Today I begin a series of studies on Gideon, one of the judges of Israel. This series of studies will be done in cooperation with my pastor, Jeff Griffin, Senior Pastor of The Compass Church in Naperville, Illinois. Jeff is a great preacher who loves archaeology and often uses archaeological discoveries to illustrate his sermons.
Jeff is one of those rare preachers who likes to preach from the Old Testament. It is hard these days to find a preacher who preaches regularly from the Old Testament. A unique characteristic of Jeff’s preaching is that he begins and ends with the text that serves as the basis for his sermons. As one who has taught the Old Testament for more than thirty years, I appreciate sermons from the Old Testament and give Jeff an A+ for his sermons. It is an honor to cooperate with Jeff on this venture.
This series of studies on Gideon will proceed as follows: this post will introduce the book of Judges. The next post will be an introduction of Gideon. Then, the next four posts will be based on Jeff’s sermons. Jeff will preach the sermon first, then I will write a post based on his sermon. My post will serve as a historical background for Jeff’s sermon and his sermon will be an application of the content of my post. A link to the video of each of Jeff’s sermons will be included with my posts.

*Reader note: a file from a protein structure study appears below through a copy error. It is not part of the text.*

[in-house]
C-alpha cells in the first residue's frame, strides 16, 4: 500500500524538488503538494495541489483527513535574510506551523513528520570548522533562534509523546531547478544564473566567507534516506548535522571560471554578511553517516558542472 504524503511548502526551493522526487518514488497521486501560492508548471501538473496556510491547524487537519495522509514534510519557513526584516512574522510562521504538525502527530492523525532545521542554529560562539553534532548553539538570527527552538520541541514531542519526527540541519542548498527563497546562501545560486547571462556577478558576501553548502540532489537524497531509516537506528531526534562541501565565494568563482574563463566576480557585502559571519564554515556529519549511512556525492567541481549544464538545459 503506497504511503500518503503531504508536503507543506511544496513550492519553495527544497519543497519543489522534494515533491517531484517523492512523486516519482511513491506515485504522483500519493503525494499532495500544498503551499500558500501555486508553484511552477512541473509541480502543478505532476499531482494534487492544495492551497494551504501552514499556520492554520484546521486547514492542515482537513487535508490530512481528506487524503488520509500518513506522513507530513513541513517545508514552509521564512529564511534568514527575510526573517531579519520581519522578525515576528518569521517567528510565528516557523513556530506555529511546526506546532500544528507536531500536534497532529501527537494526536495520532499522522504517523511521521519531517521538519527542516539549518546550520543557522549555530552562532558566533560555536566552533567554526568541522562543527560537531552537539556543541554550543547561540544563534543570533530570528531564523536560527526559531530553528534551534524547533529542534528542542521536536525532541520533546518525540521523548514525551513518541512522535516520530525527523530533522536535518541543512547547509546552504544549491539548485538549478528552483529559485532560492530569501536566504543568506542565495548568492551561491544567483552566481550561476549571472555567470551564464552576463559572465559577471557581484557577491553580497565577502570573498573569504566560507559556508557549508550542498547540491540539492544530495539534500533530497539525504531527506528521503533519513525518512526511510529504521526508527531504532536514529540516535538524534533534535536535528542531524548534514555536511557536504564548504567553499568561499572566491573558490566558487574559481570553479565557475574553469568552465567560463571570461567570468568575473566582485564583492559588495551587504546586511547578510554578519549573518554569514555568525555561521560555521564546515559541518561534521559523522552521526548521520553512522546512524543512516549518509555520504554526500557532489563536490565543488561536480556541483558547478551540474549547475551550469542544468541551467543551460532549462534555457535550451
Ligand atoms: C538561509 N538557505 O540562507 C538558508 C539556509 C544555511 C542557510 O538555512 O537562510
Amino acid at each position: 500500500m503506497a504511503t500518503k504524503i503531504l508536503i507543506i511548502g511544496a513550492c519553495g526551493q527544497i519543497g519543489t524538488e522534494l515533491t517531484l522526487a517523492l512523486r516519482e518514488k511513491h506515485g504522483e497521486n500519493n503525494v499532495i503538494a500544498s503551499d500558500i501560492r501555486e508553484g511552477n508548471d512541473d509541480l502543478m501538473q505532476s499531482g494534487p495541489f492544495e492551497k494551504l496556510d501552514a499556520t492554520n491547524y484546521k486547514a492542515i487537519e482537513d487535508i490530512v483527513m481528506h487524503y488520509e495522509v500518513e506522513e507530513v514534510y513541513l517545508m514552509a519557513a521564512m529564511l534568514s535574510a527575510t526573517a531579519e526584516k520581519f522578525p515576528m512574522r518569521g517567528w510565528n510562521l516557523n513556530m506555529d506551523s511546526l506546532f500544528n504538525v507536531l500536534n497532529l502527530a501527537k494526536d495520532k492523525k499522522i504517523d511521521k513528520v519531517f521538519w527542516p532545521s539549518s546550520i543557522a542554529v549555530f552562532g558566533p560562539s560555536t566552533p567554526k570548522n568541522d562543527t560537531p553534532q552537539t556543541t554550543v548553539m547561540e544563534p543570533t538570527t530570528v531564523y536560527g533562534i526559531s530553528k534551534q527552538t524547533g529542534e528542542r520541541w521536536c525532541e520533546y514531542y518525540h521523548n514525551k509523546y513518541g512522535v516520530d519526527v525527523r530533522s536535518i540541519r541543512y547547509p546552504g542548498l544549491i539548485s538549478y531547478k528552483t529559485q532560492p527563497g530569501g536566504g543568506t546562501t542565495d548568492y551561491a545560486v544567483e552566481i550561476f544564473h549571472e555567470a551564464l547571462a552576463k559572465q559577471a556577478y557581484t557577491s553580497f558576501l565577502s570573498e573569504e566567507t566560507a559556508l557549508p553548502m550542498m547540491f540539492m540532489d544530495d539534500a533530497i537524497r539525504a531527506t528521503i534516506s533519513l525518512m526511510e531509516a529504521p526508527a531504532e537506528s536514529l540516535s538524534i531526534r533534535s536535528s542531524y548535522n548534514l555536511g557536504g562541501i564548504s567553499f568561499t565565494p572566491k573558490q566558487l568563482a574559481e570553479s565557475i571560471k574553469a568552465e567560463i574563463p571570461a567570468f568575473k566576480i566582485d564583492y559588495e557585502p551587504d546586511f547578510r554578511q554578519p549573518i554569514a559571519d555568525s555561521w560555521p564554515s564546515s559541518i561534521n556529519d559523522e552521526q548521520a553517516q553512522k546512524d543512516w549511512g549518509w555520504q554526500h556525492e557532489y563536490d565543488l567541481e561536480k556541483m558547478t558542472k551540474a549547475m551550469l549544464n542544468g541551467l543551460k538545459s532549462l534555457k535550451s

An Introduction to the Book of Judges
The book of Judges is a theological interpretation of the life of Israel in Canaan in the days prior to the monarchy. This history describes the activities of military heroes called “judges” who delivered Israel from the hands of nations who oppressed them. This oppression came because of Israel’s apostasy.
According to the writer of the book of Judges, Israel had been faithful to the covenant faith during the days of Joshua and the leaders who succeeded him. But there arose a new generation of Israelites who did not know Yahweh or the work which he had done for Israel: “The people worshiped the LORD all the days of Joshua, and all the days of the elders who outlived Joshua, who had seen all the great work that the LORD had done for Israel. . . . Moreover, that whole generation was gathered to their ancestors, and another generation grew up after them, who did not know the LORD or the work that he had done for Israel” (Judges 2:7, 10).